Undergraduate receives major NIH grant to support biomedical research
Gustavo Pacheco, a third-year in the College majoring in the Biological Sciences and Romance Lang/Lit, has received a major grant from the National Institutes of Health (NIH) General Medical Science division to support his biomedical research into Hypertrophic Scarring, a skin condition resulting from hyperactive scarring due to severe burns or cuts primarily affecting individuals of Afro-Caribbean descent or with a family history of severe scarring. Similar mechanisms have been shown to underlie the disease progression of cancer and wound healing. Pacheco has received training in cancer biology through his identification of a new origin and treatment for angiomyolipomas, a type of kidney tumor, and lymphangioleiomyomatosis, a rare form of lung cancer affecting child-bearing age women (http://dx.doi.org/10.1016/j.ajpath.2016.03.009). He will apply his knowledge of cancer biology to understand the conserved molecular and cellular mechanisms that regulate both cancer and wound healing processes. Pacheco plans to continue his work in oncology and cancer biology by pursuing an MD/PhD following his undergraduate studies.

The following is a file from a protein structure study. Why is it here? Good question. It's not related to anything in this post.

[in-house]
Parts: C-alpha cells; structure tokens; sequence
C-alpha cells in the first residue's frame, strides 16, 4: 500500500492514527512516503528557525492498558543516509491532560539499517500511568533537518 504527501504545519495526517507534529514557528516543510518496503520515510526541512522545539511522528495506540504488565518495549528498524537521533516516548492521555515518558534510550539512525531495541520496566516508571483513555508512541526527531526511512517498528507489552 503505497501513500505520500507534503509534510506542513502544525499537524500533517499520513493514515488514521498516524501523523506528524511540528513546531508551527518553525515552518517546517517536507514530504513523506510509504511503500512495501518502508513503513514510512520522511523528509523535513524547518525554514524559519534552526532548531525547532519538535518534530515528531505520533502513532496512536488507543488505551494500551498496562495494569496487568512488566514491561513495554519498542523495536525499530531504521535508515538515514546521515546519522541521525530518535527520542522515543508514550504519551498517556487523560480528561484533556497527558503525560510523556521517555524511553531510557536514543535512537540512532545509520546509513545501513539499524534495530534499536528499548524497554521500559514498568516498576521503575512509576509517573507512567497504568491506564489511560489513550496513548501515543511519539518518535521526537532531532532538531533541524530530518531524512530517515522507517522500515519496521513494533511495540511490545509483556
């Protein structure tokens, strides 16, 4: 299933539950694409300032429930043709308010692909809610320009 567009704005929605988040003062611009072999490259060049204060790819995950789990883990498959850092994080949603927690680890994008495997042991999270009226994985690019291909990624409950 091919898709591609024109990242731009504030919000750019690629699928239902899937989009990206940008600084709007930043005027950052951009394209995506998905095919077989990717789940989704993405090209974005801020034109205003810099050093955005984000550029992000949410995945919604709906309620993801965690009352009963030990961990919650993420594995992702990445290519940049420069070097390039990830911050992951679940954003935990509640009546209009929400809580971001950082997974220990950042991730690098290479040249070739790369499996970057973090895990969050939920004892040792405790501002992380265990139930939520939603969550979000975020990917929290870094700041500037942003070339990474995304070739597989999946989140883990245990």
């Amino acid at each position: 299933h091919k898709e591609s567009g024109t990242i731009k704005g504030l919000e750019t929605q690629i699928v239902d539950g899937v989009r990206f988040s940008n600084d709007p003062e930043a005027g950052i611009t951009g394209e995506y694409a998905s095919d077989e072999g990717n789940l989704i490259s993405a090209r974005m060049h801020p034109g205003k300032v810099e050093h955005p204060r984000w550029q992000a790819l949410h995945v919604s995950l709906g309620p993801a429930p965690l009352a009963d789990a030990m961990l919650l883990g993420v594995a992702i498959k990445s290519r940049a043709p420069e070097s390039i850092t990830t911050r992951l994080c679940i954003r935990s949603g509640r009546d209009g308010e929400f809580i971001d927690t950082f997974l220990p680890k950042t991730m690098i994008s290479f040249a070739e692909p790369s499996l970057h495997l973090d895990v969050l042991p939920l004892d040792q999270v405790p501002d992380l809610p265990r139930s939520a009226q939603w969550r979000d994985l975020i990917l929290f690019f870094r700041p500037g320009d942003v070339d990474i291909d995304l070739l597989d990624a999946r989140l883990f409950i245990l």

The award, normally granted only to advanced graduate students and post-docs from minority/under-represented backgrounds, will provide Pacheco with two-years of stipendiary support to continue his work at the Schuger Lab in the department of Pathology. Information about the NIH and its funding opportunities can be found here; candidates are advised that advanced undergraduate research is an expectation for awards of this caliber at the NIH.
For further inforamtion and support in making application to national fellowships in support of research, contact Nichole Fazio, director of the College Center for Scholarly Advancement, to set up an individual advising appointment: firstname.lastname@example.org. In addition to the NIH, the Goldwater Scholarship, Astronaut Foundation Scholarship, Fulbright, Whitaker and the National Science Foundation Graduate Research Fellowship program support students undertaking advanced research in STEM fields.